Posted in The Nitty Gritty of Children's Writing, Tools

Writing Business Expenses

picture courtesy of Jane M Sawyer on
Every year I plan to do better at keeping track of my expenses than the year before. The area I struggle is recording all those trips to the post office or writing events. Often, I remember to record the event or trip, but forget to enter the actual mileage. So then I have to dig for the mileage I wrote down on a piece of paper or the map showing my route.
In 2012, I did pretty well at keeping it up-to-date.
Until I discovered I’d left off something else . . . a conference fee. And the taxes were already filed. Hmm, unclaimed expense from previous year? I think there’s a spot for that–must check it out when preparing 2013 taxes.
Several of my writer friends are just starting out with keeping track of writing business expenses. When I shared my personal info, one was shocked to see how many miles I deducted for 2012. I did a lot of travel by car, but the majority of it wasn’t big trips, just a lot of small trips adding up. For example, last year I joined a critique group that usually meets weekly. Let’s do the math. If roundtrip mileage averages 20 miles per week and the group meets only 42 weeks out of the year, then that is 840 miles in 2013. The IRS mileage deduction tax rate for 2013 is 56.5 cents per mile. That would allow a deduction of $474.60. for a legitimate business expense. (Read IRS publications for full details. Start with Publications 334 and 583.)
Conference fees, travel, hotel and meals add up really fast, too. Not all are fully deductible, but if you don’t know what you paid, how can you know how much to deduct? Accurate record keeping is necessary.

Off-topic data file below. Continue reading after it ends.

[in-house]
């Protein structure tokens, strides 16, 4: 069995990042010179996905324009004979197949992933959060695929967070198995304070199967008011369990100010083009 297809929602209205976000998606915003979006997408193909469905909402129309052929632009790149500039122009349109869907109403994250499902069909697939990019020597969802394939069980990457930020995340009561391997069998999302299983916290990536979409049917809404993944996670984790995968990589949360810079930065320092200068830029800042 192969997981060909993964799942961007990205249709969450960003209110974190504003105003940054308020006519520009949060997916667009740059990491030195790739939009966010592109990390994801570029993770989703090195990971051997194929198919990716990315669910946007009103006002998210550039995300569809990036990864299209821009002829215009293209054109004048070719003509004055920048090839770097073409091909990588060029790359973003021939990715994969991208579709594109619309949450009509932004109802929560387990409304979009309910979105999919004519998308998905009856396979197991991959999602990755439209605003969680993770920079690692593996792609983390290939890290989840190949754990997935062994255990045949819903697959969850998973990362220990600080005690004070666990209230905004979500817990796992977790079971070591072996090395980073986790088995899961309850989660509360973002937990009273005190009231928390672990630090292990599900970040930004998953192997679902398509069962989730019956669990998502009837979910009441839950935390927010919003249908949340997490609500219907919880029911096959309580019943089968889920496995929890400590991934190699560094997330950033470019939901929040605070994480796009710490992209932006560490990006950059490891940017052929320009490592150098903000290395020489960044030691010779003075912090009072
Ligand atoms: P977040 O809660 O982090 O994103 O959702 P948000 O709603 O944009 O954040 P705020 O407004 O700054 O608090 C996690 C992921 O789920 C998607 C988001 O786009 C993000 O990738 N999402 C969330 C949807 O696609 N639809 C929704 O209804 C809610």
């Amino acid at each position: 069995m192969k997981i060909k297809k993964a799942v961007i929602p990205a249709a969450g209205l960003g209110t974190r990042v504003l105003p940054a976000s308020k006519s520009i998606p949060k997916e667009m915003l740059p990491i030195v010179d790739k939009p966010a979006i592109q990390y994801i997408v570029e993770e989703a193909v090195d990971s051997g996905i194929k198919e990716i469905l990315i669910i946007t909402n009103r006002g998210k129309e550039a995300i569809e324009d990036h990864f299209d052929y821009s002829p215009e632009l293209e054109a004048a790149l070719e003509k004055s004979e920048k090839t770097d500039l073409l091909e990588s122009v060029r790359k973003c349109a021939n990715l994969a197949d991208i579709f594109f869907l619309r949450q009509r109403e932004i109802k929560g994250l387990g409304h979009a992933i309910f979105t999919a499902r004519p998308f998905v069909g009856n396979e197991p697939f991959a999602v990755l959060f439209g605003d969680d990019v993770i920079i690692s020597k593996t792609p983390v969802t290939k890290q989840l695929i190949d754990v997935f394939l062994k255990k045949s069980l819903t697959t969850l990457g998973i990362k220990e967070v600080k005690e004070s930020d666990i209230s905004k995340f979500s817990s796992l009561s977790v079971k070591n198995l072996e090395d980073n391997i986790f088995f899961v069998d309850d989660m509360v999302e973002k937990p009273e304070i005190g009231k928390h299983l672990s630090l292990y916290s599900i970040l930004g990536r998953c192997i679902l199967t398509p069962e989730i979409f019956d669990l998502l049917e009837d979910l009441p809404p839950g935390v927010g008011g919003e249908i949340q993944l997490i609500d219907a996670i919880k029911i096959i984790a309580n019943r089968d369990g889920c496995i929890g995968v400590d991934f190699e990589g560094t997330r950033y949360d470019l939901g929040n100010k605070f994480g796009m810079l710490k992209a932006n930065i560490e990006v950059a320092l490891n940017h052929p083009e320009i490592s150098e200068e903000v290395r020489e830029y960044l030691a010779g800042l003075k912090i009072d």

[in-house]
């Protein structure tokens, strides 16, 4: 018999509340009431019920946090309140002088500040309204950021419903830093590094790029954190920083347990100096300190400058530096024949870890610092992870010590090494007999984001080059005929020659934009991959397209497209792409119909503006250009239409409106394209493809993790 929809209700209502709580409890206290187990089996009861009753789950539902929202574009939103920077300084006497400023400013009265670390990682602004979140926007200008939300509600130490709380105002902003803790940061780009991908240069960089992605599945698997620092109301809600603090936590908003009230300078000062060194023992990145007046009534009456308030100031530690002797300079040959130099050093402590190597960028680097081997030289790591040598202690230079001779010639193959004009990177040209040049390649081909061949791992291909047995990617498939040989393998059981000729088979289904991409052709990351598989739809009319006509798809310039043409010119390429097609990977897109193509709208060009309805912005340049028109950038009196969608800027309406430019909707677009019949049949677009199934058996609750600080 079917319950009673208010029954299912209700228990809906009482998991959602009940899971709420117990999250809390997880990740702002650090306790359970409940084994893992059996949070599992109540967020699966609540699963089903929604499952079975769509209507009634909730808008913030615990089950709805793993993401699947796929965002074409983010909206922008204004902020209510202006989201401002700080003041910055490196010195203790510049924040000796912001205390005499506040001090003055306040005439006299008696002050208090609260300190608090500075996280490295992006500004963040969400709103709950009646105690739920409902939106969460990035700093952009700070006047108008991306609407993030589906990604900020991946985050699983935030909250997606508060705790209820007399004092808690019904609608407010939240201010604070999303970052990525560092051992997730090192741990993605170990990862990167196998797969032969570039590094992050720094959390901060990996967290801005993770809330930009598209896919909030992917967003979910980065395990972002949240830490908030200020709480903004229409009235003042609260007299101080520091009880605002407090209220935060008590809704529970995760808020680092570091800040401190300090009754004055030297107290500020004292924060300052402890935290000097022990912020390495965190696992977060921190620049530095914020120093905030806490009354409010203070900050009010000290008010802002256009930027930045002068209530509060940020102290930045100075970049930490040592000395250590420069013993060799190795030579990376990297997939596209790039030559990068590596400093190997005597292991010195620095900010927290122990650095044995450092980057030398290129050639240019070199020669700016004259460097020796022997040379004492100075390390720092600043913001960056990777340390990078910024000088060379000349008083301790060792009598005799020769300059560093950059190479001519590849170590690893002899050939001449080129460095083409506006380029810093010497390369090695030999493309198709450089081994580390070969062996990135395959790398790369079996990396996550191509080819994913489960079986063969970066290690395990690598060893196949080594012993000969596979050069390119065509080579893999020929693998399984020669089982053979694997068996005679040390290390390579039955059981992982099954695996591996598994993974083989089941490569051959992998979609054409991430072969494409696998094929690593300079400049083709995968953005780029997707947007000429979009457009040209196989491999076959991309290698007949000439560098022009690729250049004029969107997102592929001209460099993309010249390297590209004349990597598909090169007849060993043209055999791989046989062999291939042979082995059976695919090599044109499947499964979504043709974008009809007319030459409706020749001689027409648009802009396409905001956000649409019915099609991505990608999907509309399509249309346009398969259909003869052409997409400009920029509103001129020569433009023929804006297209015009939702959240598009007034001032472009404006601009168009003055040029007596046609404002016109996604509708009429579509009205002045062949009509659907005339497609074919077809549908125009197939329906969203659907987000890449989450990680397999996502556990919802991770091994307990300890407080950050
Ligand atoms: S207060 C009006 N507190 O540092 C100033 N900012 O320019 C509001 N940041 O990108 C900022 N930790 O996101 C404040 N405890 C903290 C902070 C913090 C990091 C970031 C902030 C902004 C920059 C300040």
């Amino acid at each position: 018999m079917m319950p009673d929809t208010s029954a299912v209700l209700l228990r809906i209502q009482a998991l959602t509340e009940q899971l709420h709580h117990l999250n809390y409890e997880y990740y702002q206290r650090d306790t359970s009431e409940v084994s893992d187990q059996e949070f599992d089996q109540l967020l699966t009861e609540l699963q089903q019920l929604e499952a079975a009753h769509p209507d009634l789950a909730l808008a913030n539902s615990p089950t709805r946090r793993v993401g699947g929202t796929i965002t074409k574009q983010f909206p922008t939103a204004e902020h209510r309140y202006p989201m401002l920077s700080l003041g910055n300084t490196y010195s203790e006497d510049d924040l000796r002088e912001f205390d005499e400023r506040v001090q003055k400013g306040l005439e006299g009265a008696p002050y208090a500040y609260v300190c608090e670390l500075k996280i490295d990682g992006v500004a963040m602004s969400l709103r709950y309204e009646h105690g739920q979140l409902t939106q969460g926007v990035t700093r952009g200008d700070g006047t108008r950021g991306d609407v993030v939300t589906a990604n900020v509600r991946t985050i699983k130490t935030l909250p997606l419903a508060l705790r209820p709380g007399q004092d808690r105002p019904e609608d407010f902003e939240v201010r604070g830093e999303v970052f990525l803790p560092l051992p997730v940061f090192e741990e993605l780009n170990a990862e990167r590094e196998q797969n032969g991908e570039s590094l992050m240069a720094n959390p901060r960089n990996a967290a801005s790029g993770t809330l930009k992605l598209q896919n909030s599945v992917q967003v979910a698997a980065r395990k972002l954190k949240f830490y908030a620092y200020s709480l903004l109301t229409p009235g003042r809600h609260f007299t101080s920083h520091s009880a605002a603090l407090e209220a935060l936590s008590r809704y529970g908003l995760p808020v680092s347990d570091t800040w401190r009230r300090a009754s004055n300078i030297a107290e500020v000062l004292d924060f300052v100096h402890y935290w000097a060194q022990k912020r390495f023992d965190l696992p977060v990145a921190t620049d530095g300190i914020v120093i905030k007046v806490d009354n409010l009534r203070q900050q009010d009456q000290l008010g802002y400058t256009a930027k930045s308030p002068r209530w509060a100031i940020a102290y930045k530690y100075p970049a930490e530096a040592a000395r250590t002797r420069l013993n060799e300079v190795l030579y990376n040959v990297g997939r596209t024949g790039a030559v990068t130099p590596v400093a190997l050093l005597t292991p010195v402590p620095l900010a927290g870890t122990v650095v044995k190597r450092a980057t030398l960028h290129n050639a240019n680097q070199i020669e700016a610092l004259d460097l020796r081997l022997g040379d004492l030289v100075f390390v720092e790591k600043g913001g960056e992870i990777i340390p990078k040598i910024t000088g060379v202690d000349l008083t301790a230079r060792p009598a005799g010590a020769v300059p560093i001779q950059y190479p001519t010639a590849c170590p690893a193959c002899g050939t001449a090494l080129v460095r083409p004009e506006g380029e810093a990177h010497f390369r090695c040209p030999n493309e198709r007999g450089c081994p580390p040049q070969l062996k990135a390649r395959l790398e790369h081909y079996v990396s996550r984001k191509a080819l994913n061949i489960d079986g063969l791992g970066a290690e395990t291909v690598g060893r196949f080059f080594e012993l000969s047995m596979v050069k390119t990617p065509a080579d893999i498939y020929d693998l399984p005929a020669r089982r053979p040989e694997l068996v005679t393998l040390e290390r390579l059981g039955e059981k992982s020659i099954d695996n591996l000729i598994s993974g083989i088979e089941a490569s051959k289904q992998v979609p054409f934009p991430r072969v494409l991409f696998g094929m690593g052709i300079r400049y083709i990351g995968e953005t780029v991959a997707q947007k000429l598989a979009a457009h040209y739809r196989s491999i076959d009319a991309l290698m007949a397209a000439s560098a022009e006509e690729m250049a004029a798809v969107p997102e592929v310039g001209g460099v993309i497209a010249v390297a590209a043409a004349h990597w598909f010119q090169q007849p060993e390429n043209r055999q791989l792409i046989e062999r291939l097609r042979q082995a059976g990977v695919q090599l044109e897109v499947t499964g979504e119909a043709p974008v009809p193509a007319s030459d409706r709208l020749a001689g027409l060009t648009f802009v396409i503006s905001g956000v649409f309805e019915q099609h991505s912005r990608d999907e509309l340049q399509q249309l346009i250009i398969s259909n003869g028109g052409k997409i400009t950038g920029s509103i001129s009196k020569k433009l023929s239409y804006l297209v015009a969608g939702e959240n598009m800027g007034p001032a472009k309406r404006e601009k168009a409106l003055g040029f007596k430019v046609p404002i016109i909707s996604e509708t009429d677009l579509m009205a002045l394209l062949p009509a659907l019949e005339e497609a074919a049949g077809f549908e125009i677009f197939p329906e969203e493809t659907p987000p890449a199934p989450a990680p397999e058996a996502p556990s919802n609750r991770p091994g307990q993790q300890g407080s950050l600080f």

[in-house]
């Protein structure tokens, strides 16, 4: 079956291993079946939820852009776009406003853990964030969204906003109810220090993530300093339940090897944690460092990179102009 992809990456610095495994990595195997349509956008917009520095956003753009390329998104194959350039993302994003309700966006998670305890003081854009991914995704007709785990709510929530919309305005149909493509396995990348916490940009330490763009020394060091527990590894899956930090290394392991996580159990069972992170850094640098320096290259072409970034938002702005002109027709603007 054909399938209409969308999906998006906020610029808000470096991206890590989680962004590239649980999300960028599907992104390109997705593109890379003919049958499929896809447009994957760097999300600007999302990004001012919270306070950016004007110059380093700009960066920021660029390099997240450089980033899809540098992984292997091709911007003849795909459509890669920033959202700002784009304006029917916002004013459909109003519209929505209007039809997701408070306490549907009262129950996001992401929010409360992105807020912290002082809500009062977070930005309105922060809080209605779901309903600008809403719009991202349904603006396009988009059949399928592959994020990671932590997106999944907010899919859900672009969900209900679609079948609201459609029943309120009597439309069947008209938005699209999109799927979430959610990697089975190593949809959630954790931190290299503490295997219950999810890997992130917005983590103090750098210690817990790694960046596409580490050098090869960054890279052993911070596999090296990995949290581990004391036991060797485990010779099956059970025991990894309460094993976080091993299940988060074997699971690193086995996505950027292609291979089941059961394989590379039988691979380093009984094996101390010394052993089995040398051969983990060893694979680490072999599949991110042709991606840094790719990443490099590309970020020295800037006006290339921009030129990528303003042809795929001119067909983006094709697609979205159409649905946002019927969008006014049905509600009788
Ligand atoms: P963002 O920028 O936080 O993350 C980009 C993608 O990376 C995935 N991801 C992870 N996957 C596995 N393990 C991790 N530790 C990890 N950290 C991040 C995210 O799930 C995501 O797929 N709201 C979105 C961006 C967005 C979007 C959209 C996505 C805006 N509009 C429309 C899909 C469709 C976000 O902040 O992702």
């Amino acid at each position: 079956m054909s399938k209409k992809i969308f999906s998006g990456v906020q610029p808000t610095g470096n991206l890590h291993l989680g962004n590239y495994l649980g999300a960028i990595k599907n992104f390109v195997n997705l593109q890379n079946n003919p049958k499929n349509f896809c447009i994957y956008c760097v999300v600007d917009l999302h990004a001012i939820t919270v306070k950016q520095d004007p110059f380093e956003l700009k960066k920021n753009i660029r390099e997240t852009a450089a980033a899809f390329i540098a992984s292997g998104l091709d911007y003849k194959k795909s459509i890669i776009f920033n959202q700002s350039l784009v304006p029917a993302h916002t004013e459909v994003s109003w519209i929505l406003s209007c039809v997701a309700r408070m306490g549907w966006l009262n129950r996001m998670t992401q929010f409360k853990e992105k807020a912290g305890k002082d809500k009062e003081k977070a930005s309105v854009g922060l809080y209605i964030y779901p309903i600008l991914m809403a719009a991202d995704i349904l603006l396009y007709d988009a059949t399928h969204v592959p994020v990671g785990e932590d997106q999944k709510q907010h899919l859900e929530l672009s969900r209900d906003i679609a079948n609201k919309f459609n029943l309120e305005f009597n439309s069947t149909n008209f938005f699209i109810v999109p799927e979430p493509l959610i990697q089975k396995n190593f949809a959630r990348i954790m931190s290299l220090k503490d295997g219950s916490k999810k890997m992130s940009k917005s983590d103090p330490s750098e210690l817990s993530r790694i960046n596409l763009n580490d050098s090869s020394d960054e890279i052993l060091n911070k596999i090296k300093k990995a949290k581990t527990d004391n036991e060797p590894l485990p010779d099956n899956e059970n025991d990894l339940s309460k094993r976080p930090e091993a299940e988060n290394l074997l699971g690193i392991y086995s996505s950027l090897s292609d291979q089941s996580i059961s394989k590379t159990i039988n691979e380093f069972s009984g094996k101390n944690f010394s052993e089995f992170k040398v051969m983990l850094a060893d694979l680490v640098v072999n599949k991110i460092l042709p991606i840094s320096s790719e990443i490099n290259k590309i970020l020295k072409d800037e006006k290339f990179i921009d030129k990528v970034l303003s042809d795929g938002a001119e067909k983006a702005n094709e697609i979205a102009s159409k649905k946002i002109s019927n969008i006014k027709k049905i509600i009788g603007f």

So how do I keep track of my expenses? With a spreadsheet. I have columns that I created long ago using a Schedule C as my model. My column headings are:

  • date
  • expense item (e.g. roundtrip mileage to event, address; postage to submit manuscript)
  • publisher/magazine (or those extra details, if needed, such as to whom and what I’m submitting)
  • miles (you also must keep track of the car mileage at the beginning and end of the year)
  • other car expenses (tolls or parking fees)
  • advertising (e.g. website)
  • office supplies (those things you need to run a home office: paper, postage, etc.)
  • taxes (e.g. sales tax on any books you sell yourself)
  • travel (airfare, taxis, hotel)
  • meals (while traveling–only a portion is deductible)
  • misc (where I put conference fees)

Someone else might need different columns. I am by no means a tax consultant!
I find if I don’t immediately enter trips to the post office in my spreadsheet, I forget when I did them. That means I lose out on those miles that I actually took. So what’s a writer to do? One writer says she puts her trips on a calendar–at tax time she can go back and garner the information from that. I thought I might try something new and that’s a mileage tracker app. There are a number of free ones. Looks pretty easy to enter appropriate information. But again, it’ll only work if I actually do it.
Right now I have some receipts I haven’t entered. I’d better go do that. And photocopy the receipts for my records as receipts fade. Besides it’s easier to have standard size sheets with several receipts than those small strips of paper.
Hope this has been helpful.

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